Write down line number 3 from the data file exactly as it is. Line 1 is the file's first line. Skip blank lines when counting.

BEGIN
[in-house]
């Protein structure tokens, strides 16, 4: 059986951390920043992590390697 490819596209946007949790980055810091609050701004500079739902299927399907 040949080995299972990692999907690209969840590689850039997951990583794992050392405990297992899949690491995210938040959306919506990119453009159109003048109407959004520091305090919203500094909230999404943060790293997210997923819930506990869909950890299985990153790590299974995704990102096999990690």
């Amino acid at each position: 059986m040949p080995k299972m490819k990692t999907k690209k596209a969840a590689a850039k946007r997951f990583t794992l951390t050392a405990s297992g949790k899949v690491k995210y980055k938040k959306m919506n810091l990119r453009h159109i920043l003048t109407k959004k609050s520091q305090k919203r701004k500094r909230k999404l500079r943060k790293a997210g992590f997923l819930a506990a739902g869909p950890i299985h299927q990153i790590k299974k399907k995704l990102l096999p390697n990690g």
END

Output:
């Amino acid at each position: 059986m040949p080995k299972m490819k990692t999907k690209k596209a969840a590689a850039k946007r997951f990583t794992l951390t050392a405990s297992g949790k899949v690491k995210y980055k938040k959306m919506n810091l990119r453009h159109i920043l003048t109407k959004k609050s520091q305090k919203r701004k500094r909230k999404l500079r943060k790293a997210g992590f997923l819930a506990a739902g869909p950890i299985h299927q990153i790590k299974k399907k995704l990102l096999p390697n990690g």